INDIAN LAND -- Roads in BridgeMill and Glen Laurel will be maintained privately, after the Lancaster County Council voted down a request from developers last week to include the communities' roads in the county's road maintenance system.
Council members argue that the council doesn't have enough money to maintain its existing roads and lacks the funding to take in new roads. Indian Land's representative on the council, Bryan Vaughn, disagreed with the decision.
"You've got people paying for services that will be received in the rest of the county but not in the Panhandle," Vaughn said. "Personally, I think it's illegal. We're set up to be sued here."
Lancaster County Administrator Steve Willis said roads in developments like BridgeMill and Glen Laurel can only be accepted into the county road system with the council's approval, according to the development agreements between the county and the developers.
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But Vaughn said he believes the county implied to developers that roads built to county standards would be accepted into the county's road maintenance system. BridgeMill's roads meet those standards, but Glen Laurel's roads do not.
The council is setting a precedent that could affect other communities in the Panhandle, Vaughn said. Homeowners' association fees will skyrocket if residents are required to maintain their own roads, he added.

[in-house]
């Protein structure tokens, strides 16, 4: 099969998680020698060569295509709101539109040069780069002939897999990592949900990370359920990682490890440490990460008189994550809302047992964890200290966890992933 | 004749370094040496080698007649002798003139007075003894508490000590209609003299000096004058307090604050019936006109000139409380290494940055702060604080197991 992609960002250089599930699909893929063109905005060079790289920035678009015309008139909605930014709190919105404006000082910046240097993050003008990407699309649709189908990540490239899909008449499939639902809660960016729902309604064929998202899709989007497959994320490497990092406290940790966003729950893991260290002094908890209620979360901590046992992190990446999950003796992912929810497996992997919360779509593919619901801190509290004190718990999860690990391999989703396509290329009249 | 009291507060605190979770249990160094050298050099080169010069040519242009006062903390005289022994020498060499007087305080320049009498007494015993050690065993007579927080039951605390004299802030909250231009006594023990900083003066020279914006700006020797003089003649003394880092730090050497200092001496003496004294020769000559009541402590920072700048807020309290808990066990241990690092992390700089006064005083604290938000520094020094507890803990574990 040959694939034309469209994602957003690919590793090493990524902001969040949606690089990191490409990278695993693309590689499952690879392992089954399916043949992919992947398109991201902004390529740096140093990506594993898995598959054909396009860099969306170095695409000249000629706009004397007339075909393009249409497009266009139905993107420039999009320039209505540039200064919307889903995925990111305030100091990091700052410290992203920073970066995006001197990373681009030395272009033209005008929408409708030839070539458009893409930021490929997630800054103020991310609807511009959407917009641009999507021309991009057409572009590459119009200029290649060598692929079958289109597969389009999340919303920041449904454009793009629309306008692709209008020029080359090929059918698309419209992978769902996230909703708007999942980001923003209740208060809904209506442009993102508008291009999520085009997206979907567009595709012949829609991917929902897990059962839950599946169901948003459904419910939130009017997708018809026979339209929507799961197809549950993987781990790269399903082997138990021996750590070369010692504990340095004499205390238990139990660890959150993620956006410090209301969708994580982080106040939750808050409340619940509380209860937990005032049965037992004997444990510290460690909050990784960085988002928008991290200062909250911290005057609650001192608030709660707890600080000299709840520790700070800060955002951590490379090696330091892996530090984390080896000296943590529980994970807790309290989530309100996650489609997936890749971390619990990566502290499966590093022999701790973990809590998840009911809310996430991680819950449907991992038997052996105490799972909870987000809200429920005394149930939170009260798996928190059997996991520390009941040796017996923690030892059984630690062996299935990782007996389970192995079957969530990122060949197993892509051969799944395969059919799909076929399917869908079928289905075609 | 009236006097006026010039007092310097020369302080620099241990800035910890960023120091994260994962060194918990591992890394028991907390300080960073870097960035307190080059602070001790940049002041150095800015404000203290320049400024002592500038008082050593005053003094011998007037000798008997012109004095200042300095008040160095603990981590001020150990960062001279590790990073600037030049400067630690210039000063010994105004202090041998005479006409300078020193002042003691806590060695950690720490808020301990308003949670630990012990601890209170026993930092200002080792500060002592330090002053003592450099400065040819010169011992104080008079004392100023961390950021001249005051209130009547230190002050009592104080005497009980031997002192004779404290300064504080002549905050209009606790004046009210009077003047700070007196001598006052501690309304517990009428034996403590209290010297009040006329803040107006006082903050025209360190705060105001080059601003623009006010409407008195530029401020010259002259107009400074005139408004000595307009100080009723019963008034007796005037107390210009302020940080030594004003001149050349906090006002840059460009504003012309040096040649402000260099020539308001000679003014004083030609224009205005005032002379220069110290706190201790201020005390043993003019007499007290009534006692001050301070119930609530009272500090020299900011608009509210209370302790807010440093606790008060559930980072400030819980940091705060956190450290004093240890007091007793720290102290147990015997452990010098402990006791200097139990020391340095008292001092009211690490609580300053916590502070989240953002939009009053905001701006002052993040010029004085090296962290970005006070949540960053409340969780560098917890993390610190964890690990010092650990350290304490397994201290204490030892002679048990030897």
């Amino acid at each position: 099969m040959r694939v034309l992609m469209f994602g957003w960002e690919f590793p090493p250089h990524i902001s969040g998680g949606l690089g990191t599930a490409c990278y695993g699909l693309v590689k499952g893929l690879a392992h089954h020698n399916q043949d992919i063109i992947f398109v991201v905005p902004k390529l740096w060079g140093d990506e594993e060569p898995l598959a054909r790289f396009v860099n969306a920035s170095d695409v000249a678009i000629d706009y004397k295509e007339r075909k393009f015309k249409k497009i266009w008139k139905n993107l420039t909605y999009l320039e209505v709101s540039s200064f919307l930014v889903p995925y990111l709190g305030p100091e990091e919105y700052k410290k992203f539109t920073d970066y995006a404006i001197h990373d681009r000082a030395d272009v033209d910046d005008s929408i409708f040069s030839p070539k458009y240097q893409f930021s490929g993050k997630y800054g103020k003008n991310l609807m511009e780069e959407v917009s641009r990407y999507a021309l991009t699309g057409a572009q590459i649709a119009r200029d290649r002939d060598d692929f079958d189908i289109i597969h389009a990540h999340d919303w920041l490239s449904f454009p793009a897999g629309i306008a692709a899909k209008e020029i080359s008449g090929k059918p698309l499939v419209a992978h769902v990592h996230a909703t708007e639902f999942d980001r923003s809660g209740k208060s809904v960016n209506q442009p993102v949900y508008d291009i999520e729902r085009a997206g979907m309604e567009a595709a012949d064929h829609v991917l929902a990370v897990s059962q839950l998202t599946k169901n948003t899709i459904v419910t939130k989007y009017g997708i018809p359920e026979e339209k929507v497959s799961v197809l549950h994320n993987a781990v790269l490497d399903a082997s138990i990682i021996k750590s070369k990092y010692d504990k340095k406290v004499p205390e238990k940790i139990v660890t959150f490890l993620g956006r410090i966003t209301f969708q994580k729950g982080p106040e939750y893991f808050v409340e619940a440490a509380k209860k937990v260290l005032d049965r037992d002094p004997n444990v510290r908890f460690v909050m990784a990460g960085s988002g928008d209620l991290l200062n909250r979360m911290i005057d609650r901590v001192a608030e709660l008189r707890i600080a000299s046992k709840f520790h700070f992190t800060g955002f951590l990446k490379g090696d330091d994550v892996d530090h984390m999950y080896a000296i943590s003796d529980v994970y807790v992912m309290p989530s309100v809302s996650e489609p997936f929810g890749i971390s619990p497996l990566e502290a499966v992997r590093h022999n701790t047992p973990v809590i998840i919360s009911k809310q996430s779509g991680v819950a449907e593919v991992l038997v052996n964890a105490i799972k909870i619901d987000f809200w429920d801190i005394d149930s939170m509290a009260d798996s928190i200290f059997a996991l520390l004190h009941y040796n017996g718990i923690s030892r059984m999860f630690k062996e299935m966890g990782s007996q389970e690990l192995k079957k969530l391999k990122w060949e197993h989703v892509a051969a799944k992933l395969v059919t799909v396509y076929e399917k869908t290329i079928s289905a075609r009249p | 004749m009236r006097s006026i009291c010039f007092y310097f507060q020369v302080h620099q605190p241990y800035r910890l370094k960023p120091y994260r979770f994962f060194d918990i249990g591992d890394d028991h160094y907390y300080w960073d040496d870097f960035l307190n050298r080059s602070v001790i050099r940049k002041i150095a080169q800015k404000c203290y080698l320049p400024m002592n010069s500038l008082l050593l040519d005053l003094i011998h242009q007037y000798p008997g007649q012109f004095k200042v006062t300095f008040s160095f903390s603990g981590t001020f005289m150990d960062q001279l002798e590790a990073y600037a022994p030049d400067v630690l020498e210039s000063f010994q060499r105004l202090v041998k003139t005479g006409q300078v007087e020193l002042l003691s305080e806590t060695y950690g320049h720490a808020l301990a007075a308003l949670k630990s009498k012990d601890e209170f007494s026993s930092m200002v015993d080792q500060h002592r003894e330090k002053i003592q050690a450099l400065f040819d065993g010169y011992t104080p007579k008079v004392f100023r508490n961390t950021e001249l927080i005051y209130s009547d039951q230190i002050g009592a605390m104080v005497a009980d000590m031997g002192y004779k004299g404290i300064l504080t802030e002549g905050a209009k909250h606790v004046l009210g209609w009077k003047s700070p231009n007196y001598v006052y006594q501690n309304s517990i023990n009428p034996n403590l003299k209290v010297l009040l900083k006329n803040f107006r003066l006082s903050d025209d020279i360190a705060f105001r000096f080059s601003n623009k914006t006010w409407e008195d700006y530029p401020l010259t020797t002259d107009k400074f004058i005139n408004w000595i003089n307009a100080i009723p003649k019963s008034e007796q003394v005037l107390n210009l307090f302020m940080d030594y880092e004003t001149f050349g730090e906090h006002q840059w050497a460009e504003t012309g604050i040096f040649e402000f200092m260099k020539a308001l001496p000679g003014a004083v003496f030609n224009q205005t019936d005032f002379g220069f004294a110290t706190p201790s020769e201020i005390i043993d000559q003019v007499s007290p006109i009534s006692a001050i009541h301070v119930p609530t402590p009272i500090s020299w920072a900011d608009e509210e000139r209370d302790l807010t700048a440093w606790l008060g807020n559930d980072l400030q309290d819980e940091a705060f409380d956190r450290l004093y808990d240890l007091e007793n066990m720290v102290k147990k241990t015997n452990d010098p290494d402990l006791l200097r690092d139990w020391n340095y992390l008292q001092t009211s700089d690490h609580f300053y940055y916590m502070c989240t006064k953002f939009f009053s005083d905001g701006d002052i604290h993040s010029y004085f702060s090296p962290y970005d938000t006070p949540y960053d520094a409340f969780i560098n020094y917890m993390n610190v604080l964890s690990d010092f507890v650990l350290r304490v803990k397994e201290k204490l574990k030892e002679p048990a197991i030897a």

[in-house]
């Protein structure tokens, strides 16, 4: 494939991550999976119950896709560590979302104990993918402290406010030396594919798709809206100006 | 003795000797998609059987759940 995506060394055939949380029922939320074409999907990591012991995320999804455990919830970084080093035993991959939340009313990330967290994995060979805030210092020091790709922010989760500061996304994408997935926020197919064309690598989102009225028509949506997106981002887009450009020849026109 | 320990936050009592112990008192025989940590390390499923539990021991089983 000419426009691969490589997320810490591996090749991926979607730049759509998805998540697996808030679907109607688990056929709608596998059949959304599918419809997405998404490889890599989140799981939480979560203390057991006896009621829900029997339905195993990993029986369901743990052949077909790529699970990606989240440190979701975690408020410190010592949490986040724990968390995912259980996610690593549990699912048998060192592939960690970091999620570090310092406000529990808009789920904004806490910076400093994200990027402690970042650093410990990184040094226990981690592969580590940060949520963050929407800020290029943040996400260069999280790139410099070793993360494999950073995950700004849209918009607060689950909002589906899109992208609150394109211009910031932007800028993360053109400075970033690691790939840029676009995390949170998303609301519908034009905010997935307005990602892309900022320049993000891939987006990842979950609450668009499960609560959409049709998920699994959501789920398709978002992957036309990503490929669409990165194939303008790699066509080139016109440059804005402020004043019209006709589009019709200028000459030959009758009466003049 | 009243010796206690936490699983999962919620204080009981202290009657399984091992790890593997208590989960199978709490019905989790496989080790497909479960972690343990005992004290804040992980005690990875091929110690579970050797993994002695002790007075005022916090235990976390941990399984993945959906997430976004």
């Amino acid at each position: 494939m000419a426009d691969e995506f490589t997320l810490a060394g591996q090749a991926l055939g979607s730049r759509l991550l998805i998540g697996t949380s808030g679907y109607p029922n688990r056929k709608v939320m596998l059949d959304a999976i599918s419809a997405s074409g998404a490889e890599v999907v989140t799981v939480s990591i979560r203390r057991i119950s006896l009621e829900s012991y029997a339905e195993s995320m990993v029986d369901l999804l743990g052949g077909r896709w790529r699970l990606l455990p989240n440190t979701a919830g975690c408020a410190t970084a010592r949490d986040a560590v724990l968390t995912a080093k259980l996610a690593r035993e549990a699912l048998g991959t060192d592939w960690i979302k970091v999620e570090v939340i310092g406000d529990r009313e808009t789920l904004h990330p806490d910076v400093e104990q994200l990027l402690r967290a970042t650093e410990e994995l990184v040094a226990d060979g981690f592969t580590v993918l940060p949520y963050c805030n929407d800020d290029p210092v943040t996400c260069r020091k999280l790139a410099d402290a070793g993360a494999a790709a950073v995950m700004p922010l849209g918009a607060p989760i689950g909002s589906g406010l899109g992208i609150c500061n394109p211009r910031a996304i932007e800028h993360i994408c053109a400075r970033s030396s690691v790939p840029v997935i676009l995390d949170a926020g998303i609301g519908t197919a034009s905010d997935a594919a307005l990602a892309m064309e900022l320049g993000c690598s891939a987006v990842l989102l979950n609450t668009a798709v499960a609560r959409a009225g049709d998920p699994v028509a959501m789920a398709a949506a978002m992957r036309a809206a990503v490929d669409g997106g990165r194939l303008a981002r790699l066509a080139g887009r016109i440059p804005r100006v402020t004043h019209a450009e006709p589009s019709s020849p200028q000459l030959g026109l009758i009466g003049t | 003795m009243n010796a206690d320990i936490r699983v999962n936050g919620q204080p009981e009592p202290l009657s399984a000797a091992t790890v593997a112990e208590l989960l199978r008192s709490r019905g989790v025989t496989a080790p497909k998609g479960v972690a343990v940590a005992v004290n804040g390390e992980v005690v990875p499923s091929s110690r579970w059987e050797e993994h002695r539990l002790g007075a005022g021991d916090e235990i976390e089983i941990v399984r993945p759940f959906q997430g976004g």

Paved roads that are part of the county's maintenance system receive pothole patches when needed. Dirt roads are scraped periodically. Resurfacing roads is not in the county's budget. Resurfacing requests are made to the county transportation committee, which uses state funds to maintain and improve roads in Lancaster County.
No new roads have been accepted into the county road system since 1998, Willis said. Subdivisions built after 1998, including Sun City Carolina Lakes, do not have county-maintained roads.
If Sun City Carolina Lakes were to request acceptance into the county road system, the guard station would have to be torn down, said Willis, because a public road cannot be gated.
"How do you tell people you are paying the same taxes as everyone else in the county but we aren't going to maintain your roads," Vaughn said.
"It's like saying we won't give you police service or fire service. You don't tell them you're not going to take in roads. You quit building houses."
Andrew McCoy, vice president of construction for John Wieland Homes, the developer of BridgeMill, said the company would not comment on the county's decision. McCoy said that he has received several phone calls from concerned residents.
"We have every intention of maintaining the roads until such time as an agreement can be reached with the council," McCoy said.
Developers for Glen Laurel could not be reached for comment before press time Monday.